Today’s Bible reading

The teachers of the law and the Pharisees brought in a woman caught in adultery. They made her stand before the group and said to Jesus, “Teacher, this woman was caught in the act of adultery. In the Law Moses commanded us to stone such women. Now what do you say?” They were using this question as a trap, in order to have a basis for accusing him.

But Jesus bent down and started to write on the ground with his finger. When they kept on questioning him, he straightened up and said to them, “Let any one of you who is without sin be the first to throw a stone at her.” Again he stooped down and wrote on the ground.

At this, those who heard began to go away one at a time, the older ones first, until only Jesus was left, with the woman still standing there. Jesus straightened up and asked her, “Woman, where are they? Has no one condemned you?”

“No one, sir,” she said.

“Then neither do I condemn you,” Jesus declared. “Go now and leave your life of sin.” — John 8:3-11

More thoughts for meditation

There’s something playful about “wind”—trying things out, sticking your hands (then your whole head) out the car window. What was Jesus doodling in the sand during that tense encounter with the Pharisees?

Praying with our imaginations through drawing can get us experimenting with what the Holy Spirit is saying to us and working in us. It is one way to enter the kingdom like a child. It is play.

Play full artistPractice: Make a circle drawing (like a “mandala”). It is a common Christian art form, like the “rose window” from Chartres Cathedral, above.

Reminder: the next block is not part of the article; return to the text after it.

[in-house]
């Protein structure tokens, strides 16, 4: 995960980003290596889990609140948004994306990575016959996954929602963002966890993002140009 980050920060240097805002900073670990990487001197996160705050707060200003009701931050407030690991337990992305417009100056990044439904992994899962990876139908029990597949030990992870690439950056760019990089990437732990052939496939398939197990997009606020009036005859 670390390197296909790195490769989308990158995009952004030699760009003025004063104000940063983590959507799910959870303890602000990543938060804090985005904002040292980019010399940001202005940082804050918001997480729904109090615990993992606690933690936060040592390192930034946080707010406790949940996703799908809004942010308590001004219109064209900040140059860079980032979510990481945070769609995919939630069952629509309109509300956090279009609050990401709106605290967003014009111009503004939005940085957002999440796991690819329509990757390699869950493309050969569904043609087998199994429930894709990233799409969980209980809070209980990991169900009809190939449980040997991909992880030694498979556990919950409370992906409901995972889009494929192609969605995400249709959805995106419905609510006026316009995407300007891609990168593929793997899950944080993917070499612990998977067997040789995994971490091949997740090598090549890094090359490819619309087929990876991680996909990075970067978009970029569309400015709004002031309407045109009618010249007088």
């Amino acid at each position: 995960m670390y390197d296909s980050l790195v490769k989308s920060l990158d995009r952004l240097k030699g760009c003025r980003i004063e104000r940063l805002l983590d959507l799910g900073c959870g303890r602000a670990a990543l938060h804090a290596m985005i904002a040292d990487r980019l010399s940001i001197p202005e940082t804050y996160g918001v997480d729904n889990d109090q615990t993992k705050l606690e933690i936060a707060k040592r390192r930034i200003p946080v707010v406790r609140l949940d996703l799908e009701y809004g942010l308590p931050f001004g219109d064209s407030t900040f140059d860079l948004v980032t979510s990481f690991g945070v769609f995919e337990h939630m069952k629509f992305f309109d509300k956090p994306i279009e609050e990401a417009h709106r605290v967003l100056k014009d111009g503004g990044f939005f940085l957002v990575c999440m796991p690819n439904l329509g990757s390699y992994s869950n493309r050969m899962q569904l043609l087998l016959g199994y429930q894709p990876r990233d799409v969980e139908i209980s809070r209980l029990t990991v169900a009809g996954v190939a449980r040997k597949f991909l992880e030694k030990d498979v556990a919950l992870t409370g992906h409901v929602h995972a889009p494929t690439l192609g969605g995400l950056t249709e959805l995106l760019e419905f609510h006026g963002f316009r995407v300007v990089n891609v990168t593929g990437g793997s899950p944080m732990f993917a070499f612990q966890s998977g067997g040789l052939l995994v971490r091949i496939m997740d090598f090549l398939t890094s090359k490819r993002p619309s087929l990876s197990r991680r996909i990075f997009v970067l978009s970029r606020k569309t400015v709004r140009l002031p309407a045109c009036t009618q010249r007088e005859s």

• Get a blank piece of paper or cardstock (5×7 or bigger)
  • Freehand or trace a circle onto it
  • Have watercolors, colored pencils, pens or pencils ready
  • Pray to acknowledge God’s presence with you, to guide you, and to open you to anything God wants to say to you or show you.
  • Sit silently for as long as you need.
  • When you’re ready, open your eyes and look at the colors before you. Notice which color you feel drawn to, and begin drawing inside the circle with that one.
  • Use as little thought as possible, and try not to censor yourself. Go with the flow. Play.
  • Continue to work with that color or form until it feels complete, and then work with a new color or form. Feel free to pause at any point.
  • Continue this process until your mandala feels complete.
  • When you are done, pick up your paper and look at it from all angles to determine the proper position (it may not be the orientation you drew from). Mark the top of your circle drawing with a small “t.”
  • Gaze at your drawing and give it a title—a first impression is best. Write the title and date under the mandala.
  • You can pray with your mandala by sitting with the colors, forms, and themes that emerged, or you can imagine yourself very small and pretend like you’re walking through it, talking to God about it.
  • Do it again! Praying through drawing can be especially helpful if you’re having a hard time sitting still or finding words.
  • Collect your mandalas into a visual prayer journal.

Suggestions for action

Really. Try the exercise above. Resist the temptation to read about what someone else does and do something that is out of your usual routine. Play with it. It will help you follow the Spirit and not just yourself.

Praying with our imaginations as we study the Bible can help us make new, personal connections with Jesus in the gospels. Take today’s reading and let yourself be “in” it. Visualize yourself in the scene and feel it, hear it, smell it, feel the air—is a new wind blowing? With whom do you instantly relate? As you put yourself in everyone’s shoes: the Pharisees, the woman, Jesus, a bystander, what do you learn? Can you draw it? Play.